Bonefish Holdings LLC pleaded guilty and was sentenced to three years of probation, and ordered to pay a $50,000 criminal fine and to fully restore the impacted 3.7 acres of wetlands. Bonefish, led by Coral Springs developer Albert Vorstman, estimated the restoration would cost about $189,000, according to a press release from the U.S. Attorney’s office.

Vorstman, a urologist, has been trying to develop an oceanfront 8-acre property in Islamorada’s Upper Matecumbe Key since he purchased it in 2007, partnering with the Fort Lauderdale architectural firm EDSA, the Miami Herald reported. The Village of Islamorada repeatedly rejected plans to develop the lot into a 49-room eco-tourism resort.

After Hurricane Irma hit the Florida Keys in September 2017, destroying homes, resorts and other properties in its path, the developer hired workers to clear the storm debris and fill the site without a permit, violating title 33 of the Clean Water Act, according to the release.

“The defendant’s actions were designed to intentionally take advantage of what it saw as an opportunity to remove significant additional vegetation and the filling of wetlands, in the hope of easing the path for future development of the site,” the release said.

The Bonefish Holdings property, a group of five lots, was overgrown with invasive plants like Australian pine and Brazilian pepper trees, according to the Herald. The U.S. Attorney’s office said that the company received confirmation from the United States Army Corps of Engineers in 2009 and in 2013 that the property included federally protected wetlands, ensuring that the developer was aware that permits would be required in order to fill and clear the site.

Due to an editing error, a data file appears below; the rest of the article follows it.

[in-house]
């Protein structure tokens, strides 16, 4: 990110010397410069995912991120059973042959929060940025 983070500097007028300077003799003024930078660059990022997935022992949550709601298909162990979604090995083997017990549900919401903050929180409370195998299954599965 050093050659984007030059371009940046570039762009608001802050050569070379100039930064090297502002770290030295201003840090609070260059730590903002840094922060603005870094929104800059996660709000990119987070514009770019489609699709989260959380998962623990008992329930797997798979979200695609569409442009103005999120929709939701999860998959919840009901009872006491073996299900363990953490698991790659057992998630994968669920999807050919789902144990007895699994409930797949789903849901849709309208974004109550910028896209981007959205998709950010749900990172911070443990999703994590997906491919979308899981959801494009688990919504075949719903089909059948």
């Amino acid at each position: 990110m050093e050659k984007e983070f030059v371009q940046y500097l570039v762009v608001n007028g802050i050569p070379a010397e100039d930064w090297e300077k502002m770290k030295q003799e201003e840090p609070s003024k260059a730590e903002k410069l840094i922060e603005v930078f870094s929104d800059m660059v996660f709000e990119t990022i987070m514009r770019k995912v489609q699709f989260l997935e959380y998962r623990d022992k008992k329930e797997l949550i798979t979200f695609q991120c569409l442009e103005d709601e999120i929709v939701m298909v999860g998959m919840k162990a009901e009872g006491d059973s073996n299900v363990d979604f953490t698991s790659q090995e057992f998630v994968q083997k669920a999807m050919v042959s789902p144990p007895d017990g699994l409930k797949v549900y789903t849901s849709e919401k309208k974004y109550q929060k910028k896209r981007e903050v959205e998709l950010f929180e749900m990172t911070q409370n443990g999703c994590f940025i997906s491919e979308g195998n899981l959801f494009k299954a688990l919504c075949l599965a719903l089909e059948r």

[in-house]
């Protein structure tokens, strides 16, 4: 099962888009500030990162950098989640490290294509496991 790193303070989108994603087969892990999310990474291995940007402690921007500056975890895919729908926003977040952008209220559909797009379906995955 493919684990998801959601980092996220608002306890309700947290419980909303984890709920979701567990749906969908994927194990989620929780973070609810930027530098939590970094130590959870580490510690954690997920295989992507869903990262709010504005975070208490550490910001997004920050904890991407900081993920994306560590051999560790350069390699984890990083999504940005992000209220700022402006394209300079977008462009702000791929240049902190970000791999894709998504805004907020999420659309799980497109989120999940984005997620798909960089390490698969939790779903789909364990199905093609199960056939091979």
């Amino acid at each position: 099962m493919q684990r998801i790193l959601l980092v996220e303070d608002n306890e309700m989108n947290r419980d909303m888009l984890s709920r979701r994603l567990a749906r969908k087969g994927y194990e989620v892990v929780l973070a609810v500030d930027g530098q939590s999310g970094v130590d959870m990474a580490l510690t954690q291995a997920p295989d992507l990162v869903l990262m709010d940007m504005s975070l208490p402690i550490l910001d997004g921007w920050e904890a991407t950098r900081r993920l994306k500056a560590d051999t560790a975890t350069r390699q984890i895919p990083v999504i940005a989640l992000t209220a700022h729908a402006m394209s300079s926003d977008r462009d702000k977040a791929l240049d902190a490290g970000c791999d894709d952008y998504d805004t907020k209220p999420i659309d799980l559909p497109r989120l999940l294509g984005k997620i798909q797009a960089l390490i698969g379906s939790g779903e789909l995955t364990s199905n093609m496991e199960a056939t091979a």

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Storm-damaged Ritz-Carlton on South Beach closed indefinitely, laying off staff

The Ritz-Carlton, South Beach before Hurricane Irma hit the hotel on Sept. 10
The Ritz-Carlton, South Beach notified the state government that the hurricane-damaged hotel will lay off 281 employees and remain closed indefinitely for repairs.
The 375-room hotel at 1 Lincoln Road in Miami Beach has been closed since Sept. 8, two days before Hurricane Irma made landfall in the Florida Keys.
The hotel’s general manager, Sase Gjorsovski, wrote in a Worker Adjustment and Retraining Notification filed Oct. 23 that the 281 layoffs will affect 14 massage therapists, 59 housekeeping workers and 49 food and beverage servers, among other employees.
The layoffs are effective Dec. 8 and considered permanent, according to Gjorsovski. He told the Sun-Sentinel no reopening date has been set for the hotel.
“The Ritz-Carlton, South Beach is working toward a full recovery and will be welcoming guests as soon as possible,” according to a notice posted Oct. 16 on the hotel’s website.
Some other hotels in South Florida also remain closed due to damage from Hurricane Irma, including the Sheraton Suites and Bahia Cabanas hotels in Fort Lauderdale. [Sun-Sentinel] – Mike Seemuth

Source: The Real Deal Miami